Over the past few years, key demonstrations have been made showing the feasibility of this concept. The electronic Coulomb crystal can be generated from a coherently controlled nanostructured field emitter array (FEA) of various types [Hommelhoff 2006, Hobbs 2014, Keathley 2013, Ropers 2007]. The FEA might be driven by a rectangularly shaped multi-cycle IR or mid-IR laser pulse, that is polarized along the in-plane field emitter elements. The incoming field strength is tuned such that the resulting tip field is typically enhanced by a factor of 10–100 beyond the incoming field, sufficient for field emission of ideally one electron per emitter and cycle. This process results in a three dimensional electron crystal emitted from the FEA, which is further accelerated by the strong (~1 GV/m) THz pulse. Within a few mm of propagation distance the accelerated electron bunch reaches close to relativistic velocities and leaves the gun. The multi-cycle IR-field is shaped to conform with the THz field, such that the exact time of the electron emission is coherently controlled and leads to an equal arrangement of electrons with an approximate bunch length of 100 fs. After leaving the gun, the bunches are already as short as the shortest bunches achievable in a typical S-band accelerator. As an example, we aim for a typical bunch charge of about 3 pC (20 million electrons) that are sliced into 20 discs each containing about a million electrons. This micro-structured bunch is then further accelerated and undergoes velocity bunching by injection into a THz-powered waveguide. The waveguide ideally provides phase and velocity matching between THz radiation and the electron bunch to allow for a highly relativistic electron bunch.

THz-based acceleration of 3 pC electron bunches to about 20 MeV, i.e., a bunch energy of 60 μJ, requires on the order of 20 mJ accelerating THz pulse energy [Wong 2013] , limiting the acceleration to 0.3% extraction efficiency without excessive beam loading effects. Up to date, such high THz energies have only been available using electron beam sources as the driver, which is not compatible with the idea of a compact source. However, very recently theoretical analysis and experiments have shown more than 1% conversion efficiency from sub-ps optical pulses to single-cycle THz pulses and 0.1 % conversion to multi-cycle pulses both in the 0.5-THz wavelength range [Fülöp 2011, Fülöp 2012, Huang 2013, Carbajo 2015]. Further increases in conversion efficiencies towards the multi-percent range seem possible. Thus 1-J-level optical ps-pulses as are also necessary for an efficient ICS-interaction should be sufficient for the THz generation.

A proof-of-principle THz-acceleration experiment based on laser-generated single-cycle THz pulses at 0.45 THz has been performed recently [Nanni 2015]. Fig. 2 a) shows the setup. The single-cycle THz pulse with a center frequency of about 450 GHz (see Figs. 2(b) and (c)) was generated with a sub-ps Yb:KYW regenerative amplifier by optical rectification in cryogenically cooled LiNbO3 using the tilted-pulse-front technique. Of the generated 10 μJ THz energy, about 1 μJ was ultimately coupled into a dielectrically loaded metal waveguide optimized for accelerating sub-relativistic electron bunches provided by a 60-keV DC electron gun. Figs. 2 (d) and (e) shows the electron beam on a multi-channel plate (MCP) after a deflecting dipole magnet without and with accelerating THz pulse. The electron bunches are generated by a UV-photocathode in the electron gun. The generated electron pulses have spread beyond one ps when reaching the THz-powered waveguide and therefore both acceleration and deceleration of electrons occur, which leads to a split beam on the MCP when the THz acceleration is on. Figs. 2(f) and (g) shows the measured and simulated electron energy spectra for both cases. From the measured electron energy spectra, we infer that the 1-μJ single-cycle THz pulse readily leads to a 7 keV electron beam energy modulation.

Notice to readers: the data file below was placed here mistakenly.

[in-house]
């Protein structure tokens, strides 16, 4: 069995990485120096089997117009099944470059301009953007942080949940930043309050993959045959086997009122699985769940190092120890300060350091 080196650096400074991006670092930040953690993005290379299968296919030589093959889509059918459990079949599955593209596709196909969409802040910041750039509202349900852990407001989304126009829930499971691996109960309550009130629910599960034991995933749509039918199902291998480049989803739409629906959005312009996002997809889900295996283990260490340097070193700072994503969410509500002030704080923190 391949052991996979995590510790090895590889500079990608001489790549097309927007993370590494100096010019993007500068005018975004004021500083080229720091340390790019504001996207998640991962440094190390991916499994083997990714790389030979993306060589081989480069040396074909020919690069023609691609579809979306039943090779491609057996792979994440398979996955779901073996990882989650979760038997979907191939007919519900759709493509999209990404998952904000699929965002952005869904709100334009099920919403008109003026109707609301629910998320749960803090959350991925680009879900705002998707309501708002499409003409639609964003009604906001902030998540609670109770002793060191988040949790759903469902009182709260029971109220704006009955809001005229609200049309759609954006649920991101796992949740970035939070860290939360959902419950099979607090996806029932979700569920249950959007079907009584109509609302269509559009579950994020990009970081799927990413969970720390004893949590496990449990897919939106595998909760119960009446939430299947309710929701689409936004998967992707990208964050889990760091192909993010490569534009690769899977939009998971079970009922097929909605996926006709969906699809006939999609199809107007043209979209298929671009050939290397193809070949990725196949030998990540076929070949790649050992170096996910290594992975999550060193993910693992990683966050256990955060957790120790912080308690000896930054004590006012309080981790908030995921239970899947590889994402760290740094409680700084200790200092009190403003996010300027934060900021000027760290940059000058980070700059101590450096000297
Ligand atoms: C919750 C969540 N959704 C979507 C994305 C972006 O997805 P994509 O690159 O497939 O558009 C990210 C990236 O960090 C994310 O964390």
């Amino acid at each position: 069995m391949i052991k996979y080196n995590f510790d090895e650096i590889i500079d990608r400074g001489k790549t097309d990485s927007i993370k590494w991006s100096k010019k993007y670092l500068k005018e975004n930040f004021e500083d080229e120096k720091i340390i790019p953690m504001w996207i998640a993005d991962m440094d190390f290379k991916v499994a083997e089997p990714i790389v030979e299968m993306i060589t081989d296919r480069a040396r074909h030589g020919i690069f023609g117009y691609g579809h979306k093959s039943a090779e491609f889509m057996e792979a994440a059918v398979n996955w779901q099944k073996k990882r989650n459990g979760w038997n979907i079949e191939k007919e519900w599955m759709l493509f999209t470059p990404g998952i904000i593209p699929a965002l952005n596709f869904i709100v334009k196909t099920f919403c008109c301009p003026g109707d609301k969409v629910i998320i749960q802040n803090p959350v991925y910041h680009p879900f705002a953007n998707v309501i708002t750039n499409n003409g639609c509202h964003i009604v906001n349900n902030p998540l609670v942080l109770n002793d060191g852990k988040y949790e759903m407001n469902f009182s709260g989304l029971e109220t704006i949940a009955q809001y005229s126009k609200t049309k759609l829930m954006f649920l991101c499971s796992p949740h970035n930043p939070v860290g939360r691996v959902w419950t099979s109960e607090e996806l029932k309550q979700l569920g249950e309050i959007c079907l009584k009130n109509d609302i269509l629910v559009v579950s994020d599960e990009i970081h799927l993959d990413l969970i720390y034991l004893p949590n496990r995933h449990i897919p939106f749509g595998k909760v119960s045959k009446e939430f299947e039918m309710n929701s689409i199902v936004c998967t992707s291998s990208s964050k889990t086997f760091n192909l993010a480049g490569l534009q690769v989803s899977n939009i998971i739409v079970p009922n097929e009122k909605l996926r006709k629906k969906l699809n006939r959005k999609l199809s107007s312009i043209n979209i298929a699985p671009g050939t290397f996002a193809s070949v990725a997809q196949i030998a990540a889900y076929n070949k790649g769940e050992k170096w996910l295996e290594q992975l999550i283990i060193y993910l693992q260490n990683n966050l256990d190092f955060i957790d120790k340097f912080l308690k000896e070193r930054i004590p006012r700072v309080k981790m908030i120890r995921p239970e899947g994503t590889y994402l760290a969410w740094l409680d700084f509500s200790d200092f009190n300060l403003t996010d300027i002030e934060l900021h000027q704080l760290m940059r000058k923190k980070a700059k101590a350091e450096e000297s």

Fig. 2. (a) THz LINAC and source with the THz acceleration chamber and accompanying power supplies, chillers and pumps on a portable optical cart. (b) THz acceleration pulse generated by optical rectification in cryogenically cooled LiNbO3 . (c) THz beam profile. (d) Electron beam profile without THz pulse. (e) Electron beam profile with THz pulse on. (f) and (g) comparison between measured (black) and modelled (red) electron spectra without and with THz acceleration pulse [Nanni 2015].

The current goal is to achieve >5% percent of optical-to-THz generation efficiency. Close to a 1-Joule laser pulse will be necessary for generating the required 20 mJ THz pulse energy in the waveguide including transport losses. Such energy is also necessary for providing an optical undulator with an equivalent undulator parameter close to 1 as desired for efficient X-ray generation. Thus we aim for a few-ps 1-J laser capable of operating ultimately at up to 1 kHz pulse repetition rate. Cryogenically cooled Yb-based amplifiers are the laser technology of choice for this application. Cryogenic Yb:YAG amplifiers with 1 J of pulse energy operating at 100 Hz repetition rate have already been demonstrated [Rocca 2012]. We have recently demonstrated a compact composite thin-disk cryogenic Yb:YAG amplifier with up to 160 mJ of pulse energy at 100 Hz repetition rate [Zapata 2015] and scaling of this technology to the 1-J level at 1 kHz repetition rate is currently in progress.

The development of the proposed AXSIS source will of course face challenges and detailed start-to-end simulations are necessary to support the desired design principles and specifications outlined in this paper as well as to develop the machine. Such simulations are well on its way but surpass greatly the page limit set for this paper and therefore we defer them to a forthcoming article. However, back off the envelope simulations as well as first simulations indicate that the AXSIS source produces already as a low risk inverse Compton scattering source, i.e. no bunching of electrons is needed, 106 X-ray photons per shot at 12 keV within an opening angle of 1 mrad and at 1 kHz repetition rate. When operating in the regime where micro bunching is achieved either due to the use of an electron crystal generated in the gun or in combination with partial bunching due to FEL action, 108 to 109 photons per shot at 12 keV within an opening angle of less than 100 μrad and at 1 kHz repetition rate seem possible.